Government Announces Surprising Hike in Medicare Part B Premiums

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Headshot of Alicia H. Munnell

is a columnist for MarketWatch and director of the Center for Retirement Research at Boston College.

The decision whether or not to cover Aduhelm, the new Alzheimer’s drug, has huge implications.

Yikes.  As I was extolling the virtues of Social Security’s 5.9 percent-COLA, the Centers for Medicare and Medicaid Services (CMS) announced that they were increasing the premium for Medicare Part B by 14.5 percent.  

As a reminder, Medicare is composed of two programs. Part A, Hospital Insurance (HI), which covers inpatient hospital services, skilled nursing facilities, home health care, and hospice care. HI is financed primarily by a 2.9-percent payroll tax, shared equally by employers and employees.  The second and larger program is Supplementary Medical Insurance (SMI), which consists of two separate accounts: Part B, which covers physician and outpatient hospital services, and Part D, which covers prescription drugs.  SMI is financed by a combination of general revenues and participant premiums.  The Part B premium is set at 25 percent of projected program costs.

With a 14.5-percent increase, the Part B premium for a single individual – with income less than $91,000 – is slated to rise from $148.50 in 2021 to $170.10 in 2022.  And since Medicare premiums increase with income, individuals with income of $170,000 to $500,000 will see their premium increase from $475.20 to $544.30!  (See Table 1 for 2022 premiums.)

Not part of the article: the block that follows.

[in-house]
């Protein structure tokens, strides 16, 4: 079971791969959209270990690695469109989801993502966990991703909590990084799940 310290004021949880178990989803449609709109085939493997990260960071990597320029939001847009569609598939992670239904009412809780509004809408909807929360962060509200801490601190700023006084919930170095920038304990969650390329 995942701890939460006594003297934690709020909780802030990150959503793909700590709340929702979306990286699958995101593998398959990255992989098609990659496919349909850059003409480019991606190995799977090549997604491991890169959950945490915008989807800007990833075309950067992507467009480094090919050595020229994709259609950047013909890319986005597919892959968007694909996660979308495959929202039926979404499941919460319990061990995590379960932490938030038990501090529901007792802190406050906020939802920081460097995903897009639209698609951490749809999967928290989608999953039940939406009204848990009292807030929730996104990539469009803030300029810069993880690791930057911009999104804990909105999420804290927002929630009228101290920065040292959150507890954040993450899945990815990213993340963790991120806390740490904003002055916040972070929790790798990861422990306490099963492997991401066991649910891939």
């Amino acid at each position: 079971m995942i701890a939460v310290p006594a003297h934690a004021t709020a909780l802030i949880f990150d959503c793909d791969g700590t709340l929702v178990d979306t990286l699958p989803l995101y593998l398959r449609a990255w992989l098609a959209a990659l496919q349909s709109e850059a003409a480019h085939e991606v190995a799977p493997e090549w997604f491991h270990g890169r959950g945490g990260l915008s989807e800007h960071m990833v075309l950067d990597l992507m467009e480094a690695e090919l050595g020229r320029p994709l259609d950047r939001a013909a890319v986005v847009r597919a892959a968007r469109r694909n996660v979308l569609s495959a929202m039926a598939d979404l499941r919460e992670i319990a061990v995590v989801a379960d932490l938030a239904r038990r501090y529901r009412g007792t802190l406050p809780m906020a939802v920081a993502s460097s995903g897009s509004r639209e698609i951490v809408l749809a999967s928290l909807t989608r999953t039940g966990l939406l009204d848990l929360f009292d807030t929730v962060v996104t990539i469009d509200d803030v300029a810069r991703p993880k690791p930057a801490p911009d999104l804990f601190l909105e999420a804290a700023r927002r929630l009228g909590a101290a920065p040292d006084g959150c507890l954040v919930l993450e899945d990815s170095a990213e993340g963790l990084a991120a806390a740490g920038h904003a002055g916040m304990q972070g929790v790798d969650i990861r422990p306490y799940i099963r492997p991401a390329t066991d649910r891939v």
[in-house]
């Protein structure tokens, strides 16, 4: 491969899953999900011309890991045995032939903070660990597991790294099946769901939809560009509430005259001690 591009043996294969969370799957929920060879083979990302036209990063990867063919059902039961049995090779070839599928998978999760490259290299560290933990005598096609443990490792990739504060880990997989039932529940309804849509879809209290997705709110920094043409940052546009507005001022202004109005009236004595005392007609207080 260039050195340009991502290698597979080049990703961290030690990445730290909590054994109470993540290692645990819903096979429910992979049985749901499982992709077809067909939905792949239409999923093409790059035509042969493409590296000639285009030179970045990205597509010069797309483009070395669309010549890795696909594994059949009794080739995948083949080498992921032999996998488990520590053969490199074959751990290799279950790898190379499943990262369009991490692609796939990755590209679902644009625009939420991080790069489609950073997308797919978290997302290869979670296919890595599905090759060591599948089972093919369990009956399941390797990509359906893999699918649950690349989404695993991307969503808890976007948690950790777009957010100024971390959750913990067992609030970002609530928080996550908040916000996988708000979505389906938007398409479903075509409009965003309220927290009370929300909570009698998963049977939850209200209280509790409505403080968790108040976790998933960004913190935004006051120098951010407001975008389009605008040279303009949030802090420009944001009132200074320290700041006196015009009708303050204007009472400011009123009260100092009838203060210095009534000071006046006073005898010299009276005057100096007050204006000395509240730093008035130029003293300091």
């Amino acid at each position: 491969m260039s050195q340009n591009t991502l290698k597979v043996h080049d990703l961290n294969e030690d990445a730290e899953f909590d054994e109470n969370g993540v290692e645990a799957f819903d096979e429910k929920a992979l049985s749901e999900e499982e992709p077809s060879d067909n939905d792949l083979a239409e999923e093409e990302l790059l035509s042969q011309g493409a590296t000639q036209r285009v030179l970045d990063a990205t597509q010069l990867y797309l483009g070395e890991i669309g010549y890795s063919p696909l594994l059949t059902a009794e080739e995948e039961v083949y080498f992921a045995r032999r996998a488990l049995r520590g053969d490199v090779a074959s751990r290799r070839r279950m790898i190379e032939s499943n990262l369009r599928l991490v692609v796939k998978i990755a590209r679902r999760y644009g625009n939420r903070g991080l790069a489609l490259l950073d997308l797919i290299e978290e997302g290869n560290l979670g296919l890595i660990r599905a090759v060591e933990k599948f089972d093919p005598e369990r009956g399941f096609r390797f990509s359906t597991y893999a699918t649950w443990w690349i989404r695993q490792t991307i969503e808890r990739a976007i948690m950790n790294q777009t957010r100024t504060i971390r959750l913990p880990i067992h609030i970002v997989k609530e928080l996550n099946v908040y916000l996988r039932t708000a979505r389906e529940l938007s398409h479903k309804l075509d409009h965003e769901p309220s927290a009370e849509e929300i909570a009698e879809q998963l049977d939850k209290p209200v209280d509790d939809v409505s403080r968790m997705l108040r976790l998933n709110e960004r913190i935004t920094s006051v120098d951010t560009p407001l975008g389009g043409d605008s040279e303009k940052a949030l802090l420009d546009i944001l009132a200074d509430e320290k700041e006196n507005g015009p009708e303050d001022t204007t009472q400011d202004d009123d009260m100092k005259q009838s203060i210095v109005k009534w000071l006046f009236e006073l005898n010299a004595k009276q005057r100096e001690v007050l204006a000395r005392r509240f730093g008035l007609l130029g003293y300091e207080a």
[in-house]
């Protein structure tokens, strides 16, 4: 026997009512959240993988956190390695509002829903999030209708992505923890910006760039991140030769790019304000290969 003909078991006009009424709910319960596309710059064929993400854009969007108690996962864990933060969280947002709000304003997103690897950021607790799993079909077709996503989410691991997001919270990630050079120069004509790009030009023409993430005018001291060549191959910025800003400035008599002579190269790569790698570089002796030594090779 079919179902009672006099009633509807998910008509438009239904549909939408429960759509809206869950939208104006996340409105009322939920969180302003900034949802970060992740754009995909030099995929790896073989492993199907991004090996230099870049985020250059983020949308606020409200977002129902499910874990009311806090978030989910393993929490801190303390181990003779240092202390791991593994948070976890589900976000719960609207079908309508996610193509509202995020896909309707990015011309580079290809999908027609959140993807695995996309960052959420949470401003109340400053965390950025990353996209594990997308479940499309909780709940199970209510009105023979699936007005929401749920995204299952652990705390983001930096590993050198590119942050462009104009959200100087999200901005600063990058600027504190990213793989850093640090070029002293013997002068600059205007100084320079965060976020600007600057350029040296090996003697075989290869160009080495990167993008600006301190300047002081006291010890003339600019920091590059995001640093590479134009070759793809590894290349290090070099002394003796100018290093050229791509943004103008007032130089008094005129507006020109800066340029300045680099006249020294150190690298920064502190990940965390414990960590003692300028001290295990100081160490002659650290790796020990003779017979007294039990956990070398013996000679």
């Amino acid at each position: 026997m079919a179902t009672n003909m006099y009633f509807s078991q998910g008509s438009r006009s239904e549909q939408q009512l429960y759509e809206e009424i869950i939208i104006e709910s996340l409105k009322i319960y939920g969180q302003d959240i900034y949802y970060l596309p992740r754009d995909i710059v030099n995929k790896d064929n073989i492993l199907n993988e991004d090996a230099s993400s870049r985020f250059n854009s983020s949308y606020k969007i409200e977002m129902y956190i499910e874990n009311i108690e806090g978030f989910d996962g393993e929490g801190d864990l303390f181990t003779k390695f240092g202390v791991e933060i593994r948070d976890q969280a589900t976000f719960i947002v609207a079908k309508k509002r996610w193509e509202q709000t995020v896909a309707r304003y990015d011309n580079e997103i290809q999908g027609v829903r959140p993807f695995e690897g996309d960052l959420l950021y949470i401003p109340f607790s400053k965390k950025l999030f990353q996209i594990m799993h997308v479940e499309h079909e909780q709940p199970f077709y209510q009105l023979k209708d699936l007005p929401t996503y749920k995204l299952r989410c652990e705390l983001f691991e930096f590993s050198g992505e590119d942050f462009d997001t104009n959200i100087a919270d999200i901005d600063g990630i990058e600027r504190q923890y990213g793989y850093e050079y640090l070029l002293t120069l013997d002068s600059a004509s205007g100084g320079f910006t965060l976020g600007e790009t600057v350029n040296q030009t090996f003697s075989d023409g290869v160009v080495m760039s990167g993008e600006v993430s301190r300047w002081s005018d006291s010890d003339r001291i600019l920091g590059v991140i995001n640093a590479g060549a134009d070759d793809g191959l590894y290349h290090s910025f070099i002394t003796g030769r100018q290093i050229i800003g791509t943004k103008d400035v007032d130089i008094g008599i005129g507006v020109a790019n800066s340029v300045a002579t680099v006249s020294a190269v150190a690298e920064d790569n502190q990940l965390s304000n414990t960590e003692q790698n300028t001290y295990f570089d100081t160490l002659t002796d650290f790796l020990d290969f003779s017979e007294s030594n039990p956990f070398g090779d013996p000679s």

Table showing Medicare Part B premiums for a single individual by income, 2022

How did this happen when health care costs grew by only 0.4 percent in the past year (see Figure 1)?  And the announced increase was also significantly higher than the 6.7 percent predicted by the CMS Trustees in August

Line graph showing year-over-year Medical care cost inflation, January 1983-October 2021

Apparently, the increase was due to three factors – two fairly routine and one horrifying!  The routine factors include: 1) projected rising prices and increases in intensity of care; and 2) making up for a cap in Part B premium increases in 2020.

The horrifying source of the increase relates to Aduhelm, the new Alzheimer’s drug estimated to cost $56,000 a year.  While the process is still underway to determine whether and how Medicare will cover Aduhelm, CMS decided to increase “contingency reserves” to cover possible significantly higher expenditures in the future.

As an aside, the reason that Aduhelm falls under Part B instead of Part D is that it is administered in physicians’ offices rather than purchased at a pharmacy.  One implication of being under Part B is that traditional enrollees have to pick up 20 percent of the cost of most Part B medications, which would translate into about $11,200 in out-of-pocket costs for those prescribed Aduhelm.  

So where does this enormous increase in premiums leave Social Security beneficiaries after they pay the higher premium?  An individual currently receiving $1,600 (the approximate average retiree benefit) will see benefits go up by $94 from the COLA, but pay $22 more in Medicare premiums, resulting in a net increase of $72 or 4.5 percent of the original benefit amount.  Thus, while the Part B increase does not eliminate the COLA, it seriously erodes its inflation protection.    

But the thing that really scares me is that a decision to cover Aduhelm could lead to spiraling Medicare costs and premium increases that swamp Social Security COLAs in the future, eroding the purchasing power of benefits.  And, from reading press accounts, it’s not even clear that Aduhelm is particularly effective.  I hope somebody makes smart decisions here!!